An all-in-one printer for less than £30? It can’t be any good, surely? Well, in the case of HP’s Deskjet 1510, it can.
It’s not the equivalent of a £200, all-singing business device, but for a home user – or student – with occasional printing requirements it may be all that’s needed.
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The HP Deskjet 1510 is a small, neat, white unit – very unobtrusive when not in use. Unusually for an HP inkjet, a paper-feed tray folds up from the top of the printer; the machine feeds from the back rather than the front. In contrast to the rest of the body, the tray is black, accepting pages from A4 down to 15 x 10cm.
The front of the machine is heavily undercut and the front panel folds down to become an output tray, with an extension swivelling out from its front edge to fully support pages. Although there was come criticism on the HP product page suggesting pages fly off the front of this tray, we wonder if the customer hadn’t discovered the extension, since the printer seemed very well-behaved during testing.
The control panel uses four membrane switches to control power, black and colour prints and for job-cancel functions. Twin LEDs indicate low ink in the cartridges, which slide in from the front. The cartridges sit behind a black cover, which is revealed when you pull down the paper output tray.
At the rear of the unit you'll find sockets for the external power supply and for a USB cable, which is the only data connection provided. There’s no cable in the box, so you’ll need to add this to your purchase.
Software is basic, but you do get HP Scan and Capture, which includes OCR software. There’s no network connection on the DeskJet 1510, so features such as ePrint and Instant Ink aren’t available. Software installation is straightforward and the supplied driver provides good support for the machine’s functions, including presets for many common functions, such as text and photo prints.
HP makes modest claims for the performance of the DeskJet 1510, with 7ppm for mono prints and 4ppm for colour. Our five-page black text print returned 5.2ppm, which rose to 6.7ppm on the 20-page document and 8.8ppm in draft mode, so well up to spec.
Our colour test piece didn’t fare so well, with only 2ppm on the five-page black text and colour graphics pages. Again, a longer document might have come closer to HP’s claims. A single-page copy from the flatbed took a respectable 43 seconds and a 15 x 10cm photo on glossy paper at best quality took 1 min 7 secs.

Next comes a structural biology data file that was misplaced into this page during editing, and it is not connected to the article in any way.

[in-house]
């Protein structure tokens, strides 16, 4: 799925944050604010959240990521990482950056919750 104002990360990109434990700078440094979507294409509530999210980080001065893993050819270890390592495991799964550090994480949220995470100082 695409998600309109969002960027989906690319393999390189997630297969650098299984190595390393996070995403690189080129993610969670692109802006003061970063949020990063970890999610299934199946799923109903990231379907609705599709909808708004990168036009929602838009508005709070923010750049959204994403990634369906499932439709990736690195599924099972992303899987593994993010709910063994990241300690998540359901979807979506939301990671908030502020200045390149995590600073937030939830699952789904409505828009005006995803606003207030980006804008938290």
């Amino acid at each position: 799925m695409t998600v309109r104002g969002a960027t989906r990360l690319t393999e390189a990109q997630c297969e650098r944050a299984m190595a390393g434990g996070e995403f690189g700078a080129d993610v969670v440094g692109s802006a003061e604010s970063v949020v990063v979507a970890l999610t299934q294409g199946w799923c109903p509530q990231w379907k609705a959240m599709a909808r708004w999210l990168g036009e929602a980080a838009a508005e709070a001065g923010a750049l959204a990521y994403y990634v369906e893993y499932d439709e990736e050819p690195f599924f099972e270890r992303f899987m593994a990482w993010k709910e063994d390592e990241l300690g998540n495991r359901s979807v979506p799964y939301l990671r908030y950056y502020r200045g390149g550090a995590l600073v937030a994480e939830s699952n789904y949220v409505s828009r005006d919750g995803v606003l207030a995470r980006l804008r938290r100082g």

Print quality for such an inexpensive machine is fair, with dense black text. However, some feathering of characters, particularly in emboldened subheadings, is evident. Colour graphics are vivid and show little patchiness, and there’s good registration of black text over solid colour.
A colour copy showed some lightning of colours, although for general use it would be fine. Colours were accurately reproduced in a 15 x 10cm photo, with smooth colour gradations and plenty of darker-shade detail. We did notice a little scuffing in the image, which was caused by the rollers as the paper feeds through.
While the printer is reasonably quiet during operation, as with many models, the paper feed is relatively loud – it measured 66dBA at 0.5m in our tests.
HP offers two versions of the black and tri-colour cartridges for this printer. Using the XL versions, which yield better economy, page costs are 3.8p for a black print and 9.2p for colour. Neither of these costs is particularly impressive but, given the low asking price for the printer itself, they're to be expected. Interestingly, the colour cost is still little over half that of the £275 Dell E525w, which has a colour cost of 17.8p.
If your budget is tight and you’re printing needs are modest, this is an excellent choice of all-in-one printer. There are few, if any competitor models that can match the sub-£30 price, with the Canon PIXMA MX495 costing a full £15 more and Epson selling nothing for less than £69.
It would be a hard critic who couldn’t recommend this printer at the price. It may not have the print quality of its more expensive HP cousins, but we’re talking differences that many day-to-day users won’t notice. It’s print speed could also be higher, but for short documents and photos it’s still quite nippy.
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The HP Deskjet 1510 is compact, easy to maintain and simple to use for print, copy and scan – with the added bonus that it will set you back less than a meal for two at Nando’s.